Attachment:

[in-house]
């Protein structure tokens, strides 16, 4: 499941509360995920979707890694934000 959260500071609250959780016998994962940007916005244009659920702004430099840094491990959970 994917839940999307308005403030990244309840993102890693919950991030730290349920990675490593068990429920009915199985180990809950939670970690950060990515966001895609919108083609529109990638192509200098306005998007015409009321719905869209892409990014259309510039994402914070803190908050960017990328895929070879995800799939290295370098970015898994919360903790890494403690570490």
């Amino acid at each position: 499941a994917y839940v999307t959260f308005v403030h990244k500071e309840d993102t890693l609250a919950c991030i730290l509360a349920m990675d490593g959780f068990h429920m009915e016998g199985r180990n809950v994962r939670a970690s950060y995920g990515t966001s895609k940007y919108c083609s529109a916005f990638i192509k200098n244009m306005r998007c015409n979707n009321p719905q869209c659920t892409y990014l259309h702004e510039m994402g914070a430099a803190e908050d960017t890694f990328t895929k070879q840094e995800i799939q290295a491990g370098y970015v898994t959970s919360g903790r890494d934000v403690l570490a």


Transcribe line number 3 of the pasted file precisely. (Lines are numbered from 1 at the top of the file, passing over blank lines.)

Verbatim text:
């Amino acid at each position: 499941a994917y839940v999307t959260f308005v403030h990244k500071e309840d993102t890693l609250a919950c991030i730290l509360a349920m990675d490593g959780f068990h429920m009915e016998g199985r180990n809950v994962r939670a970690s950060y995920g990515t966001s895609k940007y919108c083609s529109a916005f990638i192509k200098n244009m306005r998007c015409n979707n009321p719905q869209c659920t892409y990014l259309h702004e510039m994402g914070a430099a803190e908050d960017t890694f990328t895929k070879q840094e995800i799939q290295a491990g370098y970015v898994t959970s919360g903790r890494d934000v403690l570490a």